Can you use mail() in PHP without creating an unsecure, open mail relay?
December 28, 2005 4:30 PM   Subscribe

Can you use mail() in PHP without creating an unsecure, open mail relay boon to spammers everywhere? I keep trying to read This Page, and I think I understand it, but I'm not sure.

Like I said, I think I understand the problem, but I don't feel confident in my abilities to reasonably evaluate all the many solutions I've found. I've read through This Recent Related Question.

Would somebody that really knows there stuff tell me if passing anything that will go into mail() through this function would be enough to clean it? Most scripts I've seen are blocking \r and \n. I don't see anybody blocking "%0A" or other hexadecimal equivalents to line breaks. Is that because users can't use those to inject headers or because none of the forms I'm seeing are really secure?
posted by willnot to Computers & Internet (9 answers total)
"%OA" is URL encoding. Email servers don't URLdecode. If %OA has made it to the PHP client, it's going to stay, and never turn into a linebreak
posted by delmoi at 4:47 PM on December 28, 2005

In other words, if you see %OA, it means someone did %25OA.
posted by delmoi at 4:49 PM on December 28, 2005

Good security practice is to disallow everything and explicitly allow the things you want. Do you really want your script to be generic? Surely you can restrict the sender? The recipient? The fewer options you give, the better. Don't overdesign.

Perhaps all you want to allow is a subject line and message body? And if so, do a regular expression check to verify that they only have valid ([\w\.\-]+ perhaps?) characters.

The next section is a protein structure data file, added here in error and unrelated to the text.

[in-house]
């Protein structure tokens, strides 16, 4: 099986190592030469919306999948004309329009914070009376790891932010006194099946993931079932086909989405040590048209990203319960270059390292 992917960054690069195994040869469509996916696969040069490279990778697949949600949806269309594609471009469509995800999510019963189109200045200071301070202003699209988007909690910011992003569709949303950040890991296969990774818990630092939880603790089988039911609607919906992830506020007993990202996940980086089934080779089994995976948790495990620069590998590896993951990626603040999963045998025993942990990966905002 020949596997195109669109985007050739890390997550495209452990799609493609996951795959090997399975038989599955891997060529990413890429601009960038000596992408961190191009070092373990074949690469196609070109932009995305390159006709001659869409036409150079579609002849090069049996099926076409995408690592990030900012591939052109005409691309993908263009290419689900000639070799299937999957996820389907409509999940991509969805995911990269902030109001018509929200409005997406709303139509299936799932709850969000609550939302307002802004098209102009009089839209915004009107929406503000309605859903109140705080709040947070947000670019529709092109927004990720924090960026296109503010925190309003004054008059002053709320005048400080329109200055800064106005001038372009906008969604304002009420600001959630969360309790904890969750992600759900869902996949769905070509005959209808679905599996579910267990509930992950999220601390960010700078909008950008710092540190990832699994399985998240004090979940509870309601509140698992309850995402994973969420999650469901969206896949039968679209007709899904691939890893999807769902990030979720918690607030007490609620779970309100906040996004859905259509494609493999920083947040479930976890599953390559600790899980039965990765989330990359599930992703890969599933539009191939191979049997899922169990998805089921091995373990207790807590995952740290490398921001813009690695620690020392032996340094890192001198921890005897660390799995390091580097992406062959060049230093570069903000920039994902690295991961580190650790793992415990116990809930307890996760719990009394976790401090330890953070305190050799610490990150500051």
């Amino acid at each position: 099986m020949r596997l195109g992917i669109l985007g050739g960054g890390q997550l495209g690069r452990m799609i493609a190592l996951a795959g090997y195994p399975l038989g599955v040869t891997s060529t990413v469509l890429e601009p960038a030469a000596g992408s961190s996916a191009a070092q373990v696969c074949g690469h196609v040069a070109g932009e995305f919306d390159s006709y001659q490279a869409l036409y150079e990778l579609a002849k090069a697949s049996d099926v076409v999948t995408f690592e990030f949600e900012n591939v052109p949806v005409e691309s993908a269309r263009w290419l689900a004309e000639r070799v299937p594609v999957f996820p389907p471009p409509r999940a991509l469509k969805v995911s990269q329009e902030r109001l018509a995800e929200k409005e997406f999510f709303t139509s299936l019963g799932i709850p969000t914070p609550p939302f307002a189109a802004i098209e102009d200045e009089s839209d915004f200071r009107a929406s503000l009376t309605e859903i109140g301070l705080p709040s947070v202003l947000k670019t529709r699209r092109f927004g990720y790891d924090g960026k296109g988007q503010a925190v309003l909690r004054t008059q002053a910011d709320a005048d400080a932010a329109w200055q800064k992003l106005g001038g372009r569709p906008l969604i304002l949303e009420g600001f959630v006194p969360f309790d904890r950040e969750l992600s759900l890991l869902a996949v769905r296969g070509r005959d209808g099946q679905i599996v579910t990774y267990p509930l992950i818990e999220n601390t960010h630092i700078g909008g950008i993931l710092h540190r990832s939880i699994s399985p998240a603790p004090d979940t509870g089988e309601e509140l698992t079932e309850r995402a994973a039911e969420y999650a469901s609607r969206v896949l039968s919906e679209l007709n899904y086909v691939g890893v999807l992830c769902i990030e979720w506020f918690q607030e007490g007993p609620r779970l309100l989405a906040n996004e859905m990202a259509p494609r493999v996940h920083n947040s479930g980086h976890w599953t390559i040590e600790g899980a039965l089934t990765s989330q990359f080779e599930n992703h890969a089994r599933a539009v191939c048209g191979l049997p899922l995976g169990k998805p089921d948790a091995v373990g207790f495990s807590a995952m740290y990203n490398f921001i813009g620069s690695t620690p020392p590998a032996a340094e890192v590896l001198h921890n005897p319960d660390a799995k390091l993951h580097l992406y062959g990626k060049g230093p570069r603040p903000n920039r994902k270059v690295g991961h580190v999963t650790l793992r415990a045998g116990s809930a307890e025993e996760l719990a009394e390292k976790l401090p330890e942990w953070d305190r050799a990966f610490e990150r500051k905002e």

posted by quiet at 5:53 PM on December 28, 2005

* Only accept what you expect, make it easy on yourself - plain text - nothing else.
* Filter for common phrases, especially BCC:, CC: , To:, Content-Type:.
* Hard code the destination address if at all possible.

It's only an email form on a website, it shouldn't be mission critical; You're not aiming for 99.999% delivery, so it's better to be cautious and dump suspect mail than try to clean it up and send it.
posted by oliyoung at 8:07 PM on December 28, 2005

Anyway, as long as you don't use anything from the form in the *headers*, and only put it in the body, you should be fine. Which would be the case if you have a hard-coded destination address ( or whatever).
posted by littleme at 10:46 PM on December 28, 2005

Response by poster: I'm looking at password recovery and password verification which means I need to be putting a user supplied to address in there, so the user will definitely have access to the headers.

I am validating the e-mail address which will probably cover me, but I'm looking for extra security just in case. Does this function look like it would cover me, or is there something else that I should add to that to be extra safe?
posted by willnot at 12:46 AM on December 29, 2005

You shouldn't be using mail() anyway.
PHPMailer is the way to go.
posted by Sharcho at 6:54 AM on December 29, 2005

If you're doing password recovery and verification, the message body is being provided by your script, right? That would probably make it useless to a spammer, even if he could manage to inject other recipient addresses into the headers. (As opposed to a comment form, where the user provides the message body.)
posted by staggernation at 7:05 AM on December 29, 2005

I should clarify: It is possible to inject a message body as well, but it's unlikely that any message a spammer would want to send would fit into the email address field (you can simply check the length and limit it to a reasonable number of characters).
posted by staggernation at 7:37 AM on December 29, 2005

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